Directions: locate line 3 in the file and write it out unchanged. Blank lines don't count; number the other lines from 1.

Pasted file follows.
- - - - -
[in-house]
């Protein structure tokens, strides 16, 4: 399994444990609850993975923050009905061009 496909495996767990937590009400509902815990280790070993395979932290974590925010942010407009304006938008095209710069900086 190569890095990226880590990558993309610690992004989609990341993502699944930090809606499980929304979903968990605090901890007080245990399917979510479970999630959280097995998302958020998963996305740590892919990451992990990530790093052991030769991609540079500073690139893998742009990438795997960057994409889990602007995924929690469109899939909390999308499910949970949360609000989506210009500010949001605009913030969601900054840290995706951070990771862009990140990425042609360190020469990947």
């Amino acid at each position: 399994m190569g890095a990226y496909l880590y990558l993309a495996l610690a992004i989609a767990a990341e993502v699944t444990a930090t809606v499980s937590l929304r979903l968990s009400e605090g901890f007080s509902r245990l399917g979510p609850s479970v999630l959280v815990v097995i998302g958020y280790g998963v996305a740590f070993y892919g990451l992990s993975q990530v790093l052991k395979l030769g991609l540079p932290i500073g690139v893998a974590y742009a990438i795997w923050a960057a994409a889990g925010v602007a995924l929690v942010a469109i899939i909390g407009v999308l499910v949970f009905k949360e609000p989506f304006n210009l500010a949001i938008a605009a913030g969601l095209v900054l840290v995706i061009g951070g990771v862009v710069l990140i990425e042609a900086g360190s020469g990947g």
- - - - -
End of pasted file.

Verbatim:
């Amino acid at each position: 399994m190569g890095a990226y496909l880590y990558l993309a495996l610690a992004i989609a767990a990341e993502v699944t444990a930090t809606v499980s937590l929304r979903l968990s009400e605090g901890f007080s509902r245990l399917g979510p609850s479970v999630l959280v815990v097995i998302g958020y280790g998963v996305a740590f070993y892919g990451l992990s993975q990530v790093l052991k395979l030769g991609l540079p932290i500073g690139v893998a974590y742009a990438i795997w923050a960057a994409a889990g925010v602007a995924l929690v942010a469109i899939i909390g407009v999308l499910v949970f009905k949360e609000p989506f304006n210009l500010a949001i938008a605009a913030g969601l095209v900054l840290v995706i061009g951070g990771v862009v710069l990140i990425e042609a900086g360190s020469g990947g």